A male prisoner sits on a tree stump and reads a book in the yard of Mutimurefu Prison, whilst other prisoners chop wood in the background

Improving the health and wellbeing of prison populations in Southern Africa

Improving prison health through volunteer peer support, skills training, and advocating for change.

Faced with prejudice, overcrowding, poor nutrition and a lack of essential medication, prison populations in Southern Africa face multiple barriers to realising their health rights. Substandard conditions contribute to widespread general ill-health, as well as the spread of communicable diseases including hepatitis, TB and HIV. For those living with HIV in particular, stigma and limited support structures prevent many from managing their condition effectively.

We work across four countries in Southern Africa – eSwatini, Malawi, Zambia and Zimbabwe – to improve the health and wellbeing of prisoners, as well as their dependents, prison staff and the wider community.

We empower inmates with improved knowledge of disease management and general health, train volunteers to provide vital support to their peers, advocate for improved health services, and prepare prisoners to live a full and healthy life upon their release.
 

100%

ART adherence rates doubled from 50% to 100% at Chikurubi Maximum Prison in Zimbabwe.

10,000+

Over 10,000 inmates now have increased access to health services.

84%

Deaths in one prison reduced by 84% over three years

Peer support

At the heart of our approach is an innovative peer support model: we train prisoner volunteers, equipping them with the knowledge and skills they need to provide essential care and information to their fellow inmates, whilst acting as role models by demonstrating positive healthy behaviours.

I knew I had HIV but did not want to be on ART, trusting herbs and a balanced diet more, but my health immediately deteriorated. That’s when Mawila came and counselled me. I got retested and... immediately commenced ART. I am grateful to this man.
A prisoner, Zimbabwe

Sharing information and advice

Volunteers raise awareness of communicable diseases and provide essential advice on how to stop them spreading, teaching their peers about the importance of good hygiene and nutrition. They share information on sexual and reproductive health (SRH), encouraging people to get tested and explaining the importance of adhering to antiretroviral therapy (ART) for those with HIV.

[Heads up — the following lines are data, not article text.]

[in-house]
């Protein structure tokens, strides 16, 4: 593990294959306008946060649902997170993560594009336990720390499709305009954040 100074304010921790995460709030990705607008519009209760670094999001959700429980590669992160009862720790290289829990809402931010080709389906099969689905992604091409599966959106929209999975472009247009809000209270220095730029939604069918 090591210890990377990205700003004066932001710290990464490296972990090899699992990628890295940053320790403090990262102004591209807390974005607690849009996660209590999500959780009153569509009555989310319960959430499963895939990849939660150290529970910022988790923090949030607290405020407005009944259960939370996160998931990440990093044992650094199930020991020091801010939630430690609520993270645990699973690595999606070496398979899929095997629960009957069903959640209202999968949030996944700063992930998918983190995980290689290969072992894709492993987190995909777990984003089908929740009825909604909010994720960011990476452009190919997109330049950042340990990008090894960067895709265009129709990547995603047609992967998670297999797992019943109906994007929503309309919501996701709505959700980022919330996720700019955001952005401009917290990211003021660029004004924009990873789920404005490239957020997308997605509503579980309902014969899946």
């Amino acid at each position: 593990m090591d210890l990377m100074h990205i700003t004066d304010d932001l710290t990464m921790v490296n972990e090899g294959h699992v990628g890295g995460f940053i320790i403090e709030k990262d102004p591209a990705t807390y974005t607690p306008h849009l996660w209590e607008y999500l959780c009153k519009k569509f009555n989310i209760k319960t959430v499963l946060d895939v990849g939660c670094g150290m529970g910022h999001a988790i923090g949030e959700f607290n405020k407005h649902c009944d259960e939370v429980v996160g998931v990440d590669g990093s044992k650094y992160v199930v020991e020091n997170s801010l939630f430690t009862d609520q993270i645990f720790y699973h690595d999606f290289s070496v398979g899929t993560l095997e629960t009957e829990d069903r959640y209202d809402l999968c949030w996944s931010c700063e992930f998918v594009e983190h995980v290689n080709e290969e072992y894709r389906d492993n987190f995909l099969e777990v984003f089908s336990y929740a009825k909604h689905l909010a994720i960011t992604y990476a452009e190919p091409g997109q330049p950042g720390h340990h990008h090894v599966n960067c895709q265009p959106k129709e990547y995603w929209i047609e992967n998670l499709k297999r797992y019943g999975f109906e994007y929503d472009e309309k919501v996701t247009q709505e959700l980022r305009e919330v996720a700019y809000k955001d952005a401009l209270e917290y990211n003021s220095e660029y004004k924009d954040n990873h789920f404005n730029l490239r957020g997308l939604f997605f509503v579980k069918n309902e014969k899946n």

We’ve found that inmates more readily embrace SRH information when it comes from their peers – in Chikurubi Maximum Prison, Zimbabwe, ART adherence rates doubled from 50% to 100% after the introduction of the peer support scheme.

Offering counselling and support

Equally important as the advice shared by volunteers is the emotional and psychosocial support they provide. In lieu of the family-, friend- and community-based structures that prisoners may have had on the outside, groups provide a much-needed source of comfort and help during challenging times – especially for those living with HIV. Peer educators help people to come to terms with having the disease, encouraging them to speak out and helping them to understand that they can manage their condition.

A group of male prisoners sit in a circle listening to a peer educator speak about health issues
VSO/Cynthia R Matonhodze
Peer support groups offer a space for sharing information and building a sense of community

Providing cell-based care

For those who are ill but have been discharged from the prison hospital, volunteers provide cell-based care, including giving bed baths, feeding, collecting rations, administering medication and – essentially – offering counselling during this difficult time.

At Chikurubi Maximum Prison in Zimbabwe, peer educators have gone one step further and created a makeshift recuperating space, known as ‘Ward 4’. Based in E-Hall, an extension of the prison hospital, Ward 4 came about when volunteers realised there was a real need for a more comfortable place where bedridden inmates could recuperate after having received initial treatment.

Improving nutrition